A typically bulbous cylinder-shaped oven traditionally made of fired clay or lined with clay, and which holds a fire at its bottom while flat breads are baked on the interior walls and kebabs are hung and grilled in the center or across the top opening. Similar such ovens developed and are used from Turkey and Iran to India and Bangladesh. Tandoors can produce temperatures to 480 degrees Celsius/900 degrees Fahrenheit and cook by means of dry, direct, convection, and dry heat. Traditionally fueled by wood and charcoal, the tandoor is now made in gas and electrically heated versions as well.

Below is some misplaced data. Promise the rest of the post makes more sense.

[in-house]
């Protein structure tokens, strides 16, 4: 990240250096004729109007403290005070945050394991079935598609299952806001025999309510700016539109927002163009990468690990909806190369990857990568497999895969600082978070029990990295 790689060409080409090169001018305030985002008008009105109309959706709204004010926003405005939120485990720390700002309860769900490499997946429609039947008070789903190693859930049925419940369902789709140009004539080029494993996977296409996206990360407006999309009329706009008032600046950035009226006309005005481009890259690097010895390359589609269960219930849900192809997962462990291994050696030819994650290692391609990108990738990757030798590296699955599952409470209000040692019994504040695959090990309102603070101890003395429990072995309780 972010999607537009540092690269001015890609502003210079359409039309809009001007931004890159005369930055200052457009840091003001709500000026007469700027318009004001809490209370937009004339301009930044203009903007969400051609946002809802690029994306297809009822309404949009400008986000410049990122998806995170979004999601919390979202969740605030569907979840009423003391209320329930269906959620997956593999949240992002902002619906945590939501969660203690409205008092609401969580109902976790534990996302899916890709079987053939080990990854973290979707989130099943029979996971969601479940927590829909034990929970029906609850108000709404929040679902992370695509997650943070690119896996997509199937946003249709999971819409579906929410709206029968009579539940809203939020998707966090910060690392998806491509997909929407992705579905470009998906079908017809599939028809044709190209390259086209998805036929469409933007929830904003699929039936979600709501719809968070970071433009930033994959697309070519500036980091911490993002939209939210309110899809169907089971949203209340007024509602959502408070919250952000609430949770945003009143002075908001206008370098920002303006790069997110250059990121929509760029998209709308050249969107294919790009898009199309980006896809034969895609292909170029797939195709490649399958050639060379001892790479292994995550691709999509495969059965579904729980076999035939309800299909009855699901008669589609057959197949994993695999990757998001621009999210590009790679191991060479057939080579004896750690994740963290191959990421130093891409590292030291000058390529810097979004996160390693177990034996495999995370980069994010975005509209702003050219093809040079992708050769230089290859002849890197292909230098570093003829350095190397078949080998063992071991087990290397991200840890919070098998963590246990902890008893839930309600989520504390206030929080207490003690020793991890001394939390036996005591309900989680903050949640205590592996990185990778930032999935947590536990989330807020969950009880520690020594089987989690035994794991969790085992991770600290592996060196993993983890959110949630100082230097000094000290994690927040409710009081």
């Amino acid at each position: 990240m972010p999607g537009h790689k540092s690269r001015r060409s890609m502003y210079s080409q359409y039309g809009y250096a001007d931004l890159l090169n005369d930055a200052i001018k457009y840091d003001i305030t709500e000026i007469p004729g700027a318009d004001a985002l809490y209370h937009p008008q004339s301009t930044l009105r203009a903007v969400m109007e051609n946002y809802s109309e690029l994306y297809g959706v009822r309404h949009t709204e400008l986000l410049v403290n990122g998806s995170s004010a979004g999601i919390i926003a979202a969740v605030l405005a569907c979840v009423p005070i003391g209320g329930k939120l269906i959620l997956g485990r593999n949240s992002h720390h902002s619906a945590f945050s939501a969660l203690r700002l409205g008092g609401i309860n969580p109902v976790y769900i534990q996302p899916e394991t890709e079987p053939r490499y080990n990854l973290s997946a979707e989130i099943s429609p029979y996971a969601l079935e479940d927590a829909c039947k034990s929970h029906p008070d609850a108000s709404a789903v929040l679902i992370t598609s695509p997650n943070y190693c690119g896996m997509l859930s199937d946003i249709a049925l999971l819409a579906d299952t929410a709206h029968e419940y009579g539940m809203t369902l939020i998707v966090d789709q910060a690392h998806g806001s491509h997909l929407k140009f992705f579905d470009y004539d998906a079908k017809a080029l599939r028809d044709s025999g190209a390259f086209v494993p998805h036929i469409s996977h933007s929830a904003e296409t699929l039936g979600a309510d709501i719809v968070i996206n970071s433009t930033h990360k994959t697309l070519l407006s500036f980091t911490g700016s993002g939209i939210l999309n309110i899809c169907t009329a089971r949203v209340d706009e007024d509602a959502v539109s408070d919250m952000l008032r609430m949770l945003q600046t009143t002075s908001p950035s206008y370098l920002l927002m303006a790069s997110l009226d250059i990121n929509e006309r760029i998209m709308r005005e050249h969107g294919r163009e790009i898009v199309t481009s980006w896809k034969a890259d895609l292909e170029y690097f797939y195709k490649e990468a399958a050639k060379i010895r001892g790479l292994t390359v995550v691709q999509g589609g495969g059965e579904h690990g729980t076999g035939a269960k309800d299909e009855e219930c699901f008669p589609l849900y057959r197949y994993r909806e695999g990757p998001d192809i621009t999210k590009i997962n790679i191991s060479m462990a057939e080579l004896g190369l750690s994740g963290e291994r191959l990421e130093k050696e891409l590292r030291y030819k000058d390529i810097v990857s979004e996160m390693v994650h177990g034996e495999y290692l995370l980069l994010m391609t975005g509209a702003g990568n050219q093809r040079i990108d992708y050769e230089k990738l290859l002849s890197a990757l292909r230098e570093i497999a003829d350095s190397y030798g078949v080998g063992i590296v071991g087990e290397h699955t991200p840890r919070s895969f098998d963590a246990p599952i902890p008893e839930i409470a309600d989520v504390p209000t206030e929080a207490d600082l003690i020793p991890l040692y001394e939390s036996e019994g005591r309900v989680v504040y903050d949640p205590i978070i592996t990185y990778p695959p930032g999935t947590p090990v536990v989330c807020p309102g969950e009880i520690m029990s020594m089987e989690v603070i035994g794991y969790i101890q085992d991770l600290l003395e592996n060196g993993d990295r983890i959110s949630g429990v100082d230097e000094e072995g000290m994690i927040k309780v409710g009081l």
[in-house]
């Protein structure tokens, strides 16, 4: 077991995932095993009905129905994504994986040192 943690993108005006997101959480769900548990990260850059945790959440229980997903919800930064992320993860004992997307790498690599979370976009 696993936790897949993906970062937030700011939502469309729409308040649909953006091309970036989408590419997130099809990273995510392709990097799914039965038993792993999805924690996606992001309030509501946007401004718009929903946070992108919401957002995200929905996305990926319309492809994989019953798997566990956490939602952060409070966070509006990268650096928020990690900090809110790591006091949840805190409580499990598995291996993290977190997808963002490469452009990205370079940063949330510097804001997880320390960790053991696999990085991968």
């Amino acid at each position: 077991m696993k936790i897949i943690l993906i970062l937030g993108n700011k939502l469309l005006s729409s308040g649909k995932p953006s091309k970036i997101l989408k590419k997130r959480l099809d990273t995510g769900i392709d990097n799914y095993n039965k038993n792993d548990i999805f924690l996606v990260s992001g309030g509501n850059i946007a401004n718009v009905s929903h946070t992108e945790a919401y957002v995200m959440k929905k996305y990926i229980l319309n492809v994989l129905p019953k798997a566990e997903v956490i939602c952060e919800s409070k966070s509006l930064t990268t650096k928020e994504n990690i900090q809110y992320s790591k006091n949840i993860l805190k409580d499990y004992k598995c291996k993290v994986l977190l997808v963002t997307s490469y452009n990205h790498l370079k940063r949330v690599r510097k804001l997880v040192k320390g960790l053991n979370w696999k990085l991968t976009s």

As Hindus and Sikhs are vegetarian, it is believed that the tandoor and the famous grilled meat recipes which require the tandoor’s cooking conditions came with the Mughal Empire, when Islam was brought to India in the 12th century. Chicken tikka, tandoori, and murg mussalam are examples of tandoor cooked meat dishes. The diaspora of the Roma people from northwestern India is possibly responsible for the bringing the tandoor to Pakistan, Armenia, Georgia, Turkey and more to many other cultures in Central and Middle Eastern Asia.